Radovan Karadzic has asked the Hague Tribunal to reject the prosecution’s appeal of a decision by which he was acquitted of genocide in seven Bosnian municipalities.
In his brief, Karadzic argues that it is important "to settle once and for all what the International Court of Justice and four other Trial Chambers have already concluded – that the events in the municipalities of Bosnia in 1992 did not constitute genocide."
"This does not mean that the victims did not suffer just as much, or that the crimes committed against them were not as serious,” emphasied Karadzic.
Karadzic, former president of Republika Srpska and the supreme commander of its armed forces, is charged with the genocide in Srebrenica, the expulsion of Bosniaks and Croats across Bosnia and Herzegovina, having terrorized civilians in Sarajevo through indiscriminate shelling and sniping, and taking the UN peacekeepers as hostages.
After the prosecution’s evidence hearing ended in May this year, Karadzic attempted to have all 11 charges against him dismissed.
The Trial Chamber ruled that the prosecution had presented sufficient evidence for ten out of the 11 counts in the indictment, but it acquitted Karadzic of charges of genocide in seven municipalities in Bosnia and Herzegovina in 1992.
The Trial Chamber concluded that although there are evidence of crimes systematically carried out against Bosniaks and Croats in Bratunac, Foca, Kljuc, Prijedor, Sanski Most, Vlasenica and Zvornik, the nature, scale and context of these crimes do not point to genocidal intent.
Karadzic claims in his brief that even if the Appeals Chamber finds that the erroneous judgment was made, reverse of the acquittal would not be “in the interest of justice in this case”.
“The United Nations can feed two children in Africa for an entire month for 75 Euros cost of one hour of a lawyer’s time on this case. When multiplying that with a significant number of hours it would take to present defence evidence on Count One, and brief and decide the issue as part of a final judgment, the Appeals Chamber should consider that it would not be a responsible use of public funds to reverse the acquittal,” claimed Karadzic.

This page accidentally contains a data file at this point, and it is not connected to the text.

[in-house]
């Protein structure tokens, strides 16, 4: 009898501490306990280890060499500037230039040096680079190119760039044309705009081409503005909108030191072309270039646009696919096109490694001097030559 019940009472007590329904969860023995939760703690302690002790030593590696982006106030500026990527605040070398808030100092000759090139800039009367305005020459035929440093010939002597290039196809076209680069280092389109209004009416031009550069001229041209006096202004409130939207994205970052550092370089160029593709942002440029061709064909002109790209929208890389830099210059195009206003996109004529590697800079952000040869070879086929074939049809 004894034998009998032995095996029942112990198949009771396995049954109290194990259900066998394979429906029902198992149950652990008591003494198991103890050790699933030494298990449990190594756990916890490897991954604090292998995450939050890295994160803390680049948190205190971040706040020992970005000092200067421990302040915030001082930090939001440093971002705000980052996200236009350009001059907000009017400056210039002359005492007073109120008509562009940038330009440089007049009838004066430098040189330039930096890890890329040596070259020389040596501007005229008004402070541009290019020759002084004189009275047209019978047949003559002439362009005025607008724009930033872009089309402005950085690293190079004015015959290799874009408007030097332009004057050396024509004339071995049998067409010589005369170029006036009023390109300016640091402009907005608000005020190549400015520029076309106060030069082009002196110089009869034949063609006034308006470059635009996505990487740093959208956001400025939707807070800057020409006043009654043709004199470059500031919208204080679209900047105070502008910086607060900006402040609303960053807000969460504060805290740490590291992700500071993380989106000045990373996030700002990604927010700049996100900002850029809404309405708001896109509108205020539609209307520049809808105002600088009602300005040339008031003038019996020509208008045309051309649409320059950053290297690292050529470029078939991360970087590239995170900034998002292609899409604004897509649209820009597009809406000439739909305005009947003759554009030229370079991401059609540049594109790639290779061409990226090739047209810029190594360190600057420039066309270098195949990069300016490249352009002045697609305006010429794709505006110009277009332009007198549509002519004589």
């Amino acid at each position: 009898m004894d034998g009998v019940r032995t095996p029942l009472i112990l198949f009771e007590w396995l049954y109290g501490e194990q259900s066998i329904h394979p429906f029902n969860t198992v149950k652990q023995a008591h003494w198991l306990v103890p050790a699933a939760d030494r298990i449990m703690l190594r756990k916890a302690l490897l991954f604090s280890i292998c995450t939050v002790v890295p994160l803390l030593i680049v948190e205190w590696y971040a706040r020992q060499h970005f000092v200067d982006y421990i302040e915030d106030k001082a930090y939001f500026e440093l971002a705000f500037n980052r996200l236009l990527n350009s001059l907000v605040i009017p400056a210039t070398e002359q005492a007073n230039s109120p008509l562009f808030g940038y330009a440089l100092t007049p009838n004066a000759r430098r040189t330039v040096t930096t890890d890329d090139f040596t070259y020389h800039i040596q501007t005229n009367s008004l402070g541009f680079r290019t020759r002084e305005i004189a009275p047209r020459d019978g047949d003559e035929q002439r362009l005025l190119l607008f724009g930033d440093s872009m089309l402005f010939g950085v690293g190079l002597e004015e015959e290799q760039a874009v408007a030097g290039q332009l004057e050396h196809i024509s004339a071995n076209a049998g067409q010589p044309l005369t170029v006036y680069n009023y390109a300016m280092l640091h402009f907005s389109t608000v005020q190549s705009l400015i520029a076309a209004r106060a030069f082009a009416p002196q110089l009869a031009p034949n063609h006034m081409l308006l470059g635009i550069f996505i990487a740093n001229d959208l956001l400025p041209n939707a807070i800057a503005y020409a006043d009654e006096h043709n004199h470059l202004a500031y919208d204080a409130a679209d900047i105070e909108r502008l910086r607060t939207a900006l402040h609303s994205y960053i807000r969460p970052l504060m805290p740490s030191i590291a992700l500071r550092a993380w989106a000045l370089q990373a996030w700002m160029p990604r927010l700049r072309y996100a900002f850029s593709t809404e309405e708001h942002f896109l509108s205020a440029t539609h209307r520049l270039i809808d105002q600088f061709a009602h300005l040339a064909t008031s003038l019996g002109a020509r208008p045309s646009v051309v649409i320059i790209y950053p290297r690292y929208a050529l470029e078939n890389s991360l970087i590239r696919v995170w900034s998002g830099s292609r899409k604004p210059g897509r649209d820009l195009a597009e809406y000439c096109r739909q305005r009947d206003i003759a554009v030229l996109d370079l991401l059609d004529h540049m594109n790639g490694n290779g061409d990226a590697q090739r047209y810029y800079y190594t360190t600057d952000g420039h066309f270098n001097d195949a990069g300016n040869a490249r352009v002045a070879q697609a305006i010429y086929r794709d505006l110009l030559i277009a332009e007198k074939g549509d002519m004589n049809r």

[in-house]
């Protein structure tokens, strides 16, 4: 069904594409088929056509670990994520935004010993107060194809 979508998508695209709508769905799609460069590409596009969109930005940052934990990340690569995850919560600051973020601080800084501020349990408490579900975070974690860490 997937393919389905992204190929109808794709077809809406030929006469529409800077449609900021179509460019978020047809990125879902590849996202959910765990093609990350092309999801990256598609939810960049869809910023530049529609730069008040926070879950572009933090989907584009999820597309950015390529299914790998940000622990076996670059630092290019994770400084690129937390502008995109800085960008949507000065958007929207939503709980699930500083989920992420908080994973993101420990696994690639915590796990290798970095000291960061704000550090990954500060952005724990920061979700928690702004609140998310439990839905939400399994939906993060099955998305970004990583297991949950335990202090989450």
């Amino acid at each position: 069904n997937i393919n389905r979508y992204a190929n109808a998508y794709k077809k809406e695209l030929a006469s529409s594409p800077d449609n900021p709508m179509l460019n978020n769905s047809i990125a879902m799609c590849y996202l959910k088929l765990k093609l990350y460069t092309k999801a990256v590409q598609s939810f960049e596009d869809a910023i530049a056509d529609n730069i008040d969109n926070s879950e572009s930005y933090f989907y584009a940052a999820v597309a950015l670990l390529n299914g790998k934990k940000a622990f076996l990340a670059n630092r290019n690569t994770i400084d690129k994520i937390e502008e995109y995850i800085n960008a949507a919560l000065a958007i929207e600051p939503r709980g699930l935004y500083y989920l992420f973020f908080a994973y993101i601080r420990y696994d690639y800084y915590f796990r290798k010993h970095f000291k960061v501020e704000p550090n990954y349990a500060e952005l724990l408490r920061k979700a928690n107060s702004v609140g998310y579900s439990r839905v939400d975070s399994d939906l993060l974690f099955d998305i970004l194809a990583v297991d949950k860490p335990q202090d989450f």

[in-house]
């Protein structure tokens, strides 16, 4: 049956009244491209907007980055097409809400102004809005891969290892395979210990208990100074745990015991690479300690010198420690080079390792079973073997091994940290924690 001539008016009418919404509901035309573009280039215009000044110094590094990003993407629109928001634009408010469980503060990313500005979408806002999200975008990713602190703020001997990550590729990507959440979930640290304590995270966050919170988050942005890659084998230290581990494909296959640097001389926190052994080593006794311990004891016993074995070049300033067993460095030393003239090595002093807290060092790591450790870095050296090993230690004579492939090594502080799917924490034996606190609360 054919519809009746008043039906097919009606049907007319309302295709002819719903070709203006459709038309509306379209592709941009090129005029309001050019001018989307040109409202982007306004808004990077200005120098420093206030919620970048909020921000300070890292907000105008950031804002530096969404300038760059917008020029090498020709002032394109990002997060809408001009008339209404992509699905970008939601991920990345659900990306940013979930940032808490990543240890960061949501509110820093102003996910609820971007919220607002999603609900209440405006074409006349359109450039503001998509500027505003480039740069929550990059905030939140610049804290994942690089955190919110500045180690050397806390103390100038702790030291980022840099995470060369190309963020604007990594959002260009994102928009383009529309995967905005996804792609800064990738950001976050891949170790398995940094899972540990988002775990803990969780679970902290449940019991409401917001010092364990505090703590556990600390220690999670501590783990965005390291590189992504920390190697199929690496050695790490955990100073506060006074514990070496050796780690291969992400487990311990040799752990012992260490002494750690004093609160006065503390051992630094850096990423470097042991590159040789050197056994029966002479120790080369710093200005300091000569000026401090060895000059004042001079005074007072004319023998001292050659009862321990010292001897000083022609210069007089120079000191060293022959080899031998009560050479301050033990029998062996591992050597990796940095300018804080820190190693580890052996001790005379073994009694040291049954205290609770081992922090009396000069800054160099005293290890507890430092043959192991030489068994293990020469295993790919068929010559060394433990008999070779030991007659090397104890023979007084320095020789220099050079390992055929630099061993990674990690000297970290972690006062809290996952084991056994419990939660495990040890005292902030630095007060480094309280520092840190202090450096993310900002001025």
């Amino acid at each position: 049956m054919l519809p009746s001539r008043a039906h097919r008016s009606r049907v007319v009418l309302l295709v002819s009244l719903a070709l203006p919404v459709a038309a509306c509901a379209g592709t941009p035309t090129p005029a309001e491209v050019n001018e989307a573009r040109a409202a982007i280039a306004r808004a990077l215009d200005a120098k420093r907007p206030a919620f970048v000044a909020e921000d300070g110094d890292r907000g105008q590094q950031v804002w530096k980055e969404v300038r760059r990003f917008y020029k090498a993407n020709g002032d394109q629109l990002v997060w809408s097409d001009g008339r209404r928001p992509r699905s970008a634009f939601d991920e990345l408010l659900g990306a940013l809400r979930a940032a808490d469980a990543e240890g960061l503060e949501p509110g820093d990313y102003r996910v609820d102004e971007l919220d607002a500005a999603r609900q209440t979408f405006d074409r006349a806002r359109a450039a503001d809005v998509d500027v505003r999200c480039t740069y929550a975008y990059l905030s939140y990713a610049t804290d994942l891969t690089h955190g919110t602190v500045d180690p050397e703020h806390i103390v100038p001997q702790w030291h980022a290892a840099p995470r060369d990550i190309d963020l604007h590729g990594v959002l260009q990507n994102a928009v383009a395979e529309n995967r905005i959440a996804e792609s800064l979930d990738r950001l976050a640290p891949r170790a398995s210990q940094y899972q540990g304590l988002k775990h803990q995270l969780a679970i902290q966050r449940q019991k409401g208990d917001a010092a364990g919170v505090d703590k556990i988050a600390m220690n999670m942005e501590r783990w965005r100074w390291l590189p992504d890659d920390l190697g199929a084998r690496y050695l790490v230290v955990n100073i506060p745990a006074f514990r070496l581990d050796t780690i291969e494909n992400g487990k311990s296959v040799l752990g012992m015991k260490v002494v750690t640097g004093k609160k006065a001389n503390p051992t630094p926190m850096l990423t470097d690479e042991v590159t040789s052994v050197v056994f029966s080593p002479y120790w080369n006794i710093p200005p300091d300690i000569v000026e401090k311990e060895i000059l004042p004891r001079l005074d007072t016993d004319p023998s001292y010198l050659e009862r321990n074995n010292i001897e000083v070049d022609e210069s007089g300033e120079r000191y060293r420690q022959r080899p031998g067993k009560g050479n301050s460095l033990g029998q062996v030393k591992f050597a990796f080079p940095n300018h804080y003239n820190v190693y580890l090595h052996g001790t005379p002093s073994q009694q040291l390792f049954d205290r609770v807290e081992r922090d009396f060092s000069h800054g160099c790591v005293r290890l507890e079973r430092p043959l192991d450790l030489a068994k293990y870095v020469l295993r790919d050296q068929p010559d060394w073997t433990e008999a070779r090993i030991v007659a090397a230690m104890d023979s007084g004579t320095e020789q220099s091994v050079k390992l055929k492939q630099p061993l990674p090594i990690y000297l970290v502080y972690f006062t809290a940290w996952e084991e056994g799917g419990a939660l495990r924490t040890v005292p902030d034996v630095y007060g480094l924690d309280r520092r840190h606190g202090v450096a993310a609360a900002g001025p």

Karadzic also asked to hold two hearings in Bosnia and Herzegovina - in Sarajevo and Banja Luka - because it would bring the work of the Hague Tribunal directly to the people, fostering a greater understanding of its work and advancing the goal of reconciliation and peace in Bosnia.
To the media in Bosnia and Herzegovina, the arrest of Radovan Karadzic, indicted by the International Criminal Tribunal for the former Yugoslavia, ICTY, for genocide, war crimes and crimes against humanity, was a true sensation, and one to be exploited day after day.
In July 1995 Srebrenica was shelled and occupied by the Army of Republic of Srpska,VRS, despite being declared a protected area by the United Nations. More than 7,000 people were killed, the victims of genocide.